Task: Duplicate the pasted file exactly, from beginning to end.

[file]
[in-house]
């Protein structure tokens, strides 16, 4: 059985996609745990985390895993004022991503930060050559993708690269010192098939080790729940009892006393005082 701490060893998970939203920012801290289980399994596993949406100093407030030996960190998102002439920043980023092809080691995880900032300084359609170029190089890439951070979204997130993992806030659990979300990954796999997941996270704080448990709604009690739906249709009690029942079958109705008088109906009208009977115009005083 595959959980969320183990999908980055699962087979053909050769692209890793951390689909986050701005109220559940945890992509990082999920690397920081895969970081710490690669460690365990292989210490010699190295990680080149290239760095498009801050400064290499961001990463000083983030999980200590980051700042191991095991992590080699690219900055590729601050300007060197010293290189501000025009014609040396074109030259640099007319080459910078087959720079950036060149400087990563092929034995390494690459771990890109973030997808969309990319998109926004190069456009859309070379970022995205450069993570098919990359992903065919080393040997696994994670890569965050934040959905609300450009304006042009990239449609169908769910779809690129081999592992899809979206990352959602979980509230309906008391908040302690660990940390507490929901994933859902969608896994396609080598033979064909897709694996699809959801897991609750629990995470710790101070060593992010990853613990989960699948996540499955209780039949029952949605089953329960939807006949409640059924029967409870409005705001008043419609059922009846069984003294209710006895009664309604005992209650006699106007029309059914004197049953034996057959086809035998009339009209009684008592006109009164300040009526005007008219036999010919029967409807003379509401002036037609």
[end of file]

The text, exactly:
[in-house]
């Protein structure tokens, strides 16, 4: 059985996609745990985390895993004022991503930060050559993708690269010192098939080790729940009892006393005082 701490060893998970939203920012801290289980399994596993949406100093407030030996960190998102002439920043980023092809080691995880900032300084359609170029190089890439951070979204997130993992806030659990979300990954796999997941996270704080448990709604009690739906249709009690029942079958109705008088109906009208009977115009005083 595959959980969320183990999908980055699962087979053909050769692209890793951390689909986050701005109220559940945890992509990082999920690397920081895969970081710490690669460690365990292989210490010699190295990680080149290239760095498009801050400064290499961001990463000083983030999980200590980051700042191991095991992590080699690219900055590729601050300007060197010293290189501000025009014609040396074109030259640099007319080459910078087959720079950036060149400087990563092929034995390494690459771990890109973030997808969309990319998109926004190069456009859309070379970022995205450069993570098919990359992903065919080393040997696994994670890569965050934040959905609300450009304006042009990239449609169908769910779809690129081999592992899809979206990352959602979980509230309906008391908040302690660990940390507490929901994933859902969608896994396609080598033979064909897709694996699809959801897991609750629990995470710790101070060593992010990853613990989960699948996540499955209780039949029952949605089953329960939807006949409640059924029967409870409005705001008043419609059922009846069984003294209710006895009664309604005992209650006699106007029309059914004197049953034996057959086809035998009339009209009684008592006109009164300040009526005007008219036999010919029967409807003379509401002036037609």